Law Schools Bracing for Wave of Class Actions?

By Cynthia Hsu, Esq. on December 29, 2011 | Last updated on March 21, 2019

2012 may prove to be the year of the law school lawsuit.

At least that's what some attorneys at LeClairRyan are saying. They claim that they've been tracking the "noise" on blogs and social networks for months. Their conclusion is that disgruntled law grads everywhere seem poised to sue.

Are you surprised? If you're currently sitting pretty in a BigLaw office, you're probably grateful for your law school education. It netted you a high six-figure paying job, after all. Granted, you don't have a social life. But hey, life's all about compromise. At the same time, you likely know some law grads that fall into one of the following categories:

  • The temporary worker: Floating from firm to firm, these law grads staff doc review projects. They also hate life and rue the day they decided to go to law school.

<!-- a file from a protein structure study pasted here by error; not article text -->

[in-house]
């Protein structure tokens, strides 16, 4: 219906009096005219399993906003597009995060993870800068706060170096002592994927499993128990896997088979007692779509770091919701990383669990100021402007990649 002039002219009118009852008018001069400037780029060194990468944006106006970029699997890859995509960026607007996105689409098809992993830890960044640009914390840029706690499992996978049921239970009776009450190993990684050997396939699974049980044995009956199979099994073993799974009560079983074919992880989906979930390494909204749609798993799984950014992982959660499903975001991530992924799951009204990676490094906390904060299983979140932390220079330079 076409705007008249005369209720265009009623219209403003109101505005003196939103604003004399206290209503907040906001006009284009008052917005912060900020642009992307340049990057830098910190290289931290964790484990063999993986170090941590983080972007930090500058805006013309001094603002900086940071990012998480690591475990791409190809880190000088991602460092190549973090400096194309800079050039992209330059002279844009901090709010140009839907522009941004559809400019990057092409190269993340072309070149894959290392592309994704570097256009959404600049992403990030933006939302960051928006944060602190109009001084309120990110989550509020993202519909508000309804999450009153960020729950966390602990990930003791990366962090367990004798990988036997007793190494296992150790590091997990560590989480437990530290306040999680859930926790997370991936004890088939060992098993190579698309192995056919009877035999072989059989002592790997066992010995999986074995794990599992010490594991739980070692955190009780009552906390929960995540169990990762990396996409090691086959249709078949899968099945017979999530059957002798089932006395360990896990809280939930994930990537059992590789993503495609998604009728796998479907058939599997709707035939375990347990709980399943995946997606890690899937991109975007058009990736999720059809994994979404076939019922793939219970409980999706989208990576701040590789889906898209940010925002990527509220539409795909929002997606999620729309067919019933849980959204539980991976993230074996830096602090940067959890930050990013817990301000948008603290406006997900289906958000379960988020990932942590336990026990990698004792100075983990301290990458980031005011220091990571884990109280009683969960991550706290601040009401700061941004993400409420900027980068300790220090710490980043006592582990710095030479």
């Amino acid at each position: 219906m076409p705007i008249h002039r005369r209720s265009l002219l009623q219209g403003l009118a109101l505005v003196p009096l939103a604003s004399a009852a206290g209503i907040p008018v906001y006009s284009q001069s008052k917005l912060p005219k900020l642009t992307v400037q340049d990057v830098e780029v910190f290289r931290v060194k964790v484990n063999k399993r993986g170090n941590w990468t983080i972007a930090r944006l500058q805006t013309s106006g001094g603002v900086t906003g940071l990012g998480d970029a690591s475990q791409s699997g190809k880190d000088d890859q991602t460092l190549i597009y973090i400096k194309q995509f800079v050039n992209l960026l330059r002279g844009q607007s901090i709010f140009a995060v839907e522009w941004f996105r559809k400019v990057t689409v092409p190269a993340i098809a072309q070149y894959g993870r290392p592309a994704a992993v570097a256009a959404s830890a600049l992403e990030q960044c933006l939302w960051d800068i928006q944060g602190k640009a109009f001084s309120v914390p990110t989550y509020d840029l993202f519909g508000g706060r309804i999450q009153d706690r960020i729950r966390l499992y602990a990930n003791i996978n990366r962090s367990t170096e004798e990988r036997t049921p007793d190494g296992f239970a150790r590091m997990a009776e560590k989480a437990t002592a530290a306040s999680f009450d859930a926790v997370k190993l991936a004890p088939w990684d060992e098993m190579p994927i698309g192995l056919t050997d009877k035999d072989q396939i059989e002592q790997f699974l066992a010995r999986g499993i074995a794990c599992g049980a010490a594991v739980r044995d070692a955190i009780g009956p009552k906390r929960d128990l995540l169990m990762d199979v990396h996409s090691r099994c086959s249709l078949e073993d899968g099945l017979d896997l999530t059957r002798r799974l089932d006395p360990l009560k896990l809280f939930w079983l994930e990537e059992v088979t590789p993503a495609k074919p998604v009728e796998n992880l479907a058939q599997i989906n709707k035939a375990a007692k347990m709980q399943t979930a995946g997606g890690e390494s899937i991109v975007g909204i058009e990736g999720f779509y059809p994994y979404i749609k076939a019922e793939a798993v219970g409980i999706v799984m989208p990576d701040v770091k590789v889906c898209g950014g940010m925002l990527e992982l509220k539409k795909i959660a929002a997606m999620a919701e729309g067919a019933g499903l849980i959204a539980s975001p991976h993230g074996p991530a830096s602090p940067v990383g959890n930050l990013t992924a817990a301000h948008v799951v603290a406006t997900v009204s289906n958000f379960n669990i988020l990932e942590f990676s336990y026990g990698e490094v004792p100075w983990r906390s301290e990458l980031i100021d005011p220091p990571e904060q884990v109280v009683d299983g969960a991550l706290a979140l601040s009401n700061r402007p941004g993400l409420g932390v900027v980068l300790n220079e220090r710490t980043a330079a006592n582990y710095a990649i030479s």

• The underemployed attorney: These JDs have a job. But they're not happy with their job at all. They're so unhappy that they describe themselves as "underemployed."
  • The unemployed attorney: These are the saddest of all law grads. They've sent out dozens (hundreds?) of resumes, all to no avail. You just want to give them a hug. And some of your spare change.

It's not surprising that there may be a wave of lawsuits coming down the pipeline. It's also not that rare. Some law grads have already made headlines by suing their law school. Anna Alaburda, a Thomas Jefferson law grad, sued her school over their deceptive employment statistics. She claimed the attractive statistics lured her into thinking she'd have a legal job after graduation.

Instead, she graduated with debt -- with only part-time and temporary work to her name.

Maybe LeClairRyan's predictions will come true. It's easy to envision other law school lawsuits filed by disgruntled students like Anna Alaburda. The real question is -- will they actually be successful?

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